Christine Pisera Naman, who birthed a son on September 11, 2001, honored all babies born that fateful day by authoring a commemorative pictorial book that featured her son and forty-nine other babies—one from every State.
Each child was honored with a two-page spread: one page provided a close-up photo; the other page offered well-wishes, expressed in the forms of “hopes.”
What I especially liked about the “hopes” was that they chronicled the freedom children have to be innocently, spontaneously, joyfully themselves: jumping in rain puddles, wishing upon stars, catching snowflakes on their tongues, carving jack-o-lanterns, blowing bubbles, running through the grass barefooted, coloring outside the lines, doing somersaults, wishing upon stars, making snow angels, putting teeth under their pillows, waiting for the tooth fairy–and so much more.
The title of the book speaks to the gift that the birth of those fifty children represented in the face of 9/11: Faces of Hope. Hope in the midst of death and pain. Hope in response to a temptation to succumb to feelings of vulnerability and hopelessness. Hope, embodied as the fruit of love, standing strong in defiance of hatred and violence.
And as a teacher-librarian, when I think of embodying hope, I think of the words of Emily Dickinson’s definitional poem.
Hope is the thing with feathers
Hope is the thing with feathers
That perches in the soul,
And sings the tune without the words,
And never stops at all,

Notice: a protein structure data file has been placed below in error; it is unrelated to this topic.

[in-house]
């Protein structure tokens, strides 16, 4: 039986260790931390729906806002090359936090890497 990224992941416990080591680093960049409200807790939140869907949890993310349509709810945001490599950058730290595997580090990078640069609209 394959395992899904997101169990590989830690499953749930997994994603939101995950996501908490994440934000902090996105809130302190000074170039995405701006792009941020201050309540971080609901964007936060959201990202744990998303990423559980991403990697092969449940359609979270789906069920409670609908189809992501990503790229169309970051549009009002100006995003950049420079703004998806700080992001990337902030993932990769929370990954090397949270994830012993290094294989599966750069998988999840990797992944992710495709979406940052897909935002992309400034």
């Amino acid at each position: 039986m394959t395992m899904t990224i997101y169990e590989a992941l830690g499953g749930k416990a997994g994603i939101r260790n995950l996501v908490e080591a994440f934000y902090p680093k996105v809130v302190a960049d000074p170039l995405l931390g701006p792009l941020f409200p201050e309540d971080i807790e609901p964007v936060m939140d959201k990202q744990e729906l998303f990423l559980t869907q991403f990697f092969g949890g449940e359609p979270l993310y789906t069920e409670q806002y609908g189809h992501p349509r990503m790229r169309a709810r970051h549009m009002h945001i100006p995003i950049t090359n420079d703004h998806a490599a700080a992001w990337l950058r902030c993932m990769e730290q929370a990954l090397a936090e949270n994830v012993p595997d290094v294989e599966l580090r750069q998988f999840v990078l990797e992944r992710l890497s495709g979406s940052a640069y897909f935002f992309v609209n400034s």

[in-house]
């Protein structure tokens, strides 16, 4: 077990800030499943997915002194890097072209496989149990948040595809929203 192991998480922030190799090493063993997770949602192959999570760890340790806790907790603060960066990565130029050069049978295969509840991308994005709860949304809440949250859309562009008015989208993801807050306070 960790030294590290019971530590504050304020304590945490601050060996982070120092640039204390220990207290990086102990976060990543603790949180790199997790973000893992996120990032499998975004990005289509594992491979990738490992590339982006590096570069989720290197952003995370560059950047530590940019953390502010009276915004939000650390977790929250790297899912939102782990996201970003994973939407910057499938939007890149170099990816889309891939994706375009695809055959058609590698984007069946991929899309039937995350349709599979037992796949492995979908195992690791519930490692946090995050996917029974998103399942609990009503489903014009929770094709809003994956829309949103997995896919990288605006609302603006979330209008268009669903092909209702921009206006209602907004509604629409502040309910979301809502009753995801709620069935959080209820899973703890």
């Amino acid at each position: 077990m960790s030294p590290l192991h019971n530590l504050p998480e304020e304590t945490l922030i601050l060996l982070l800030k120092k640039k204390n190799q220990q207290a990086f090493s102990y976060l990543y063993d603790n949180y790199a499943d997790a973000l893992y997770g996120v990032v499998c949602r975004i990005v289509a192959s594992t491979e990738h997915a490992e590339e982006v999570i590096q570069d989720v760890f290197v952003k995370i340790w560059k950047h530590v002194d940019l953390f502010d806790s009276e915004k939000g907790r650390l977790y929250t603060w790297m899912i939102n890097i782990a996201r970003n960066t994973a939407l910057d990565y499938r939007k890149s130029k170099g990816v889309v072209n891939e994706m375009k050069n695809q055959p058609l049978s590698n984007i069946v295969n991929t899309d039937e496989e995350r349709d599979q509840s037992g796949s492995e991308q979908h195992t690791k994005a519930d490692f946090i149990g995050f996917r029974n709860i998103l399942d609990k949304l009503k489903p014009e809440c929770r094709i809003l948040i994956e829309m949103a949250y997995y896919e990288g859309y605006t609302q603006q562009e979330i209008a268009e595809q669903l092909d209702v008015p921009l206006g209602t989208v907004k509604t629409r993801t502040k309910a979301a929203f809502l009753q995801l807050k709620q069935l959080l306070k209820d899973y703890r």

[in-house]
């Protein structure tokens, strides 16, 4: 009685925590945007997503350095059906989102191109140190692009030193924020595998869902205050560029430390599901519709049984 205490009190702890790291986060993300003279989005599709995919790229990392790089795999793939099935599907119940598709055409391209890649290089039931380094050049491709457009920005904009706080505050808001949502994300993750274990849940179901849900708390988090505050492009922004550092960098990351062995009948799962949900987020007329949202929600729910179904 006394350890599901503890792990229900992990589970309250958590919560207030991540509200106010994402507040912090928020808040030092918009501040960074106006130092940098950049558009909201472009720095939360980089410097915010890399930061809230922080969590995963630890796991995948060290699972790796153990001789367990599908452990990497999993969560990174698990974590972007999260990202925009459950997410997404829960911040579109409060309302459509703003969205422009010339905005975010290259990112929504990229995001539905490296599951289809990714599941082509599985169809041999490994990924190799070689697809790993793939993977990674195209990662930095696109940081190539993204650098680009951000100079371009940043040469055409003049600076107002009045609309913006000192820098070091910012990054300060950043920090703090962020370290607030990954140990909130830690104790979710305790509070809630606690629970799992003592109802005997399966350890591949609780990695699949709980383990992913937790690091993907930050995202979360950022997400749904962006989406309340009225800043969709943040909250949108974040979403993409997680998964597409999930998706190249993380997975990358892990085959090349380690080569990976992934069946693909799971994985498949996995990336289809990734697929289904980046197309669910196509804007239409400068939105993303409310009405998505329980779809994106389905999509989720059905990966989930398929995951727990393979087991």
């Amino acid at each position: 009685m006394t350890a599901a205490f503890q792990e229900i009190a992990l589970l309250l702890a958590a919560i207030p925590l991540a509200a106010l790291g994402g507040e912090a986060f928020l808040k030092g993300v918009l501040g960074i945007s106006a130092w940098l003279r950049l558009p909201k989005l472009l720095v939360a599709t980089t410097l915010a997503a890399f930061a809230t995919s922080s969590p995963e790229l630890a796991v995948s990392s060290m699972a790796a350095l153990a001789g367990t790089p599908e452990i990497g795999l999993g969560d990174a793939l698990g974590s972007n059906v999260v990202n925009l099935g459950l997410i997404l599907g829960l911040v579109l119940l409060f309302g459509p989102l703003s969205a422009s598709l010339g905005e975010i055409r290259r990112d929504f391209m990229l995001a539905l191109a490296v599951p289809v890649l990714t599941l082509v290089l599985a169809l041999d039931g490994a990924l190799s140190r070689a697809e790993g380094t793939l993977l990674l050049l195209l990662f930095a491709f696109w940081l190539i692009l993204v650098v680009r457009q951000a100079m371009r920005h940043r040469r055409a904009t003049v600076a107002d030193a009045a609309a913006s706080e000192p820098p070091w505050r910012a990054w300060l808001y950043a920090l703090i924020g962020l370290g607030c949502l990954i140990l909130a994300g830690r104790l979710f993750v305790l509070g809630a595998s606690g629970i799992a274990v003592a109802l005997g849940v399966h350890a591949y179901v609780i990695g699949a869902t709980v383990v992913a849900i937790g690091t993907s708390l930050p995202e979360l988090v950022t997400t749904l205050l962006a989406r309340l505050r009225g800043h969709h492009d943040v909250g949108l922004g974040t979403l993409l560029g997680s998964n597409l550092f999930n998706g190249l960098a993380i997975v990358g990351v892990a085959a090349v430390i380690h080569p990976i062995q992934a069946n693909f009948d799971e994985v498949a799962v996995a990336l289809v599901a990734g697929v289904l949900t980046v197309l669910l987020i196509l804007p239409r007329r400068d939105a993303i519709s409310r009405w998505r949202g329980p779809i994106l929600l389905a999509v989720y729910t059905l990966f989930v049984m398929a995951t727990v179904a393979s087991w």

And sweetest in the gale is heard;
And sore must be the storm
That could abash the little bird
That kept so many warm.
I’ve heard it in the chillest land,
And on the strangest sea;
Yet, never, in extremity,
It asked a crumb of me.
Inasmuch as the poem captures the mystery, majesty, humility, and tenacity of hope in the face of adversity, America’s united, optimistic response to the hatred, evil, and violence of the terrorism that struck on September 11, it seems to me, makes it appear as if Dickinson wrote this poem in advance commentary.
Faces of hope. That’s what the babies born on 9/11 were. That’s what babies always are. And speechless as they are, their every coo and babble communicate an optimism that circumstances–no matter how adverse–dare not silence.
Perhaps that is why the words of poet Carl Sandburg, included on the back cover of Faces of Hope seem apropos: “A baby is God’s opinion that the world should go on.”
Now, fourteen years later, inspired by the hope embodied by those babies who were born that fateful day, as well as by those babies who have continued to be born each day since–America has gone on.